Notes On Cenotes

Notes On Cenotes

Disclaimer: if you are traveling, please follow all COVID-19 regulations in the area.



Cenotes (pronounced like sen-OH-tays) are limestone sinkholes found in areas where collapsed rock has revealed groundwater. There are a large variety of cenotes! There are 4 types: pit, cylinder, basin, and cave cenotes. Some are large, natural pools fully open to the land surrounding it, others are semi-covered, and some are entirely enclosed. In some of the deeper cenotes with cave systems, you can free dive and scuba as there can be extensive passageways below! Typically found in Mexico in the Yucatan, cenotes are also found in locations like Australia, Belize, Dominican Republic, Canada, and the U.S. The water is usually very clear, as the water primarily comes from filtered rainwater and/or underground rivers.


These underground caverns are breathtaking, and 100% worth experiencing one day. While they were once used as a water supply for cities like Chicken Itza and sometimes even for sacrificial offerings in the Mayan culture, nowadays they are enchanting places to explore and feel connected with nature and history.


It’s so important to keep these incredible sites as preserved as possible to keep them clean and unspoiled from pollution and waste. Cenotes can be high-traffic travel sites as people from all over the world come to experience their beauty and wonder for themselves. With that in mind, Mexico has decided to enact some regulations. Read on to learn about them!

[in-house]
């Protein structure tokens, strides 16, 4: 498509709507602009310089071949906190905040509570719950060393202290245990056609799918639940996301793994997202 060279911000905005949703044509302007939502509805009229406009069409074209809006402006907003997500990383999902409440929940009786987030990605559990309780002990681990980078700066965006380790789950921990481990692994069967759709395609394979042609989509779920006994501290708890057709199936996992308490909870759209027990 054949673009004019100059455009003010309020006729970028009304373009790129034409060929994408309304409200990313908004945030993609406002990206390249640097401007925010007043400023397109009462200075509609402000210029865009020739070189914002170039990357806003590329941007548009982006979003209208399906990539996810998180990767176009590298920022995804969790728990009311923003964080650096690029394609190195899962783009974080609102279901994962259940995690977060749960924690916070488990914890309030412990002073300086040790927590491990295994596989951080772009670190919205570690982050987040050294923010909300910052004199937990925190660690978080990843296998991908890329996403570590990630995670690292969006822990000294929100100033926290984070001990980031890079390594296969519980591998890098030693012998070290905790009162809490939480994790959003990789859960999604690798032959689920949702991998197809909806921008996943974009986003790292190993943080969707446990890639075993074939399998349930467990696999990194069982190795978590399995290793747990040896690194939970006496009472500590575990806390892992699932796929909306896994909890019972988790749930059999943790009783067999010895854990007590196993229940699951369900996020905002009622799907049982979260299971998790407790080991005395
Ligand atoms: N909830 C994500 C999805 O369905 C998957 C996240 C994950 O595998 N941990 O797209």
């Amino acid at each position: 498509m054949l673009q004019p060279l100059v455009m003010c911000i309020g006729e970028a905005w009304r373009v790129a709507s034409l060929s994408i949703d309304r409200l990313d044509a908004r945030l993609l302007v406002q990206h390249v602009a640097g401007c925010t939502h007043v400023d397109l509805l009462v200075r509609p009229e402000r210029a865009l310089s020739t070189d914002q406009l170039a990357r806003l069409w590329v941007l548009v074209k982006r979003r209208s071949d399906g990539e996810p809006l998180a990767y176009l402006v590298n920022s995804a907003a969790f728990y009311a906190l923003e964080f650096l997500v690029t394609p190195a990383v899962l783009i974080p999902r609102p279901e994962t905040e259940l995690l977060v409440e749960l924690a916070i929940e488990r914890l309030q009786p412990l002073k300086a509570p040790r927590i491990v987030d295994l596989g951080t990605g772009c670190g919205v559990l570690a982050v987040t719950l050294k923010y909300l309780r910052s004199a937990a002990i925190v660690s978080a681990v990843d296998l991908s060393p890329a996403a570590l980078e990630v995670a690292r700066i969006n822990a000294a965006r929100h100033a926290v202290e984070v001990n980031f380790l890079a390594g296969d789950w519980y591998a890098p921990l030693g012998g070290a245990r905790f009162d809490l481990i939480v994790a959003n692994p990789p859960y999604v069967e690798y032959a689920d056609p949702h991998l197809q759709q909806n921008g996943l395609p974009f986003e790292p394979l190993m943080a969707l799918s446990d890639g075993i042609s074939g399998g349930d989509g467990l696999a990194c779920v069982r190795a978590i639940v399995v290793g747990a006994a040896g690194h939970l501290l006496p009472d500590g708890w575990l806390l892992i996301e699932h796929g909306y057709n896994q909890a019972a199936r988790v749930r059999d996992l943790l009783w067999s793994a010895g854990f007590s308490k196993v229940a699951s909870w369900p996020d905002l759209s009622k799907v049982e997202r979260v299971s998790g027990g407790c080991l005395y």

While keeping your skin protected is extremely important, most sunscreens have chemicals in them that harm the environment, the water, and the animals that live there! Mexico has banned “regular” sunscreen. Get yourself some biodegradable, reef- safe sunscreen (like these brands in Sustainability Corner’s other post) so we can keep the cenote’s water as pure as possible! Make sure you put it on early enough before getting into the water so that it has absorbed into your skin- you don’t want to wash off residue while you are swimming.


Ditch the bug spray. The parks won’t allow you to wear it as it contaminates the water, and they will make you rinse off in an outdoor shower before hopping in, so leave it in the car or at home!


Bring CASH. Most cenotes charge an entrance fee for park maintenance and the amenities available, like bathrooms, equipment rentals, and lockers. You’ll have a much easier time with cash as many parks won’t accept cards, especially inside the park!


Bear in mind that each individual cenote may have special regulations they follow, and you should always check with the cenote you are visiting to ensure you are bringing the right gear! Some may allow you to bring your own fins while others do not. However, if you can bring your own snorkel gear- definitely do! There are so many cool parts of cenotes to explore underwater.


Drones are not allowed in most of Mexico, and are not allowed in the cenote sites, so leave yours behind! Cenotes are a much better experience when you are under the water anyway.


Have you ever been to a cenote? After reading this, do you want to visit one? Let us know in the comments below or on our Instagram!


📝: Carlyn Vautin

📸 @johngarzaphoto


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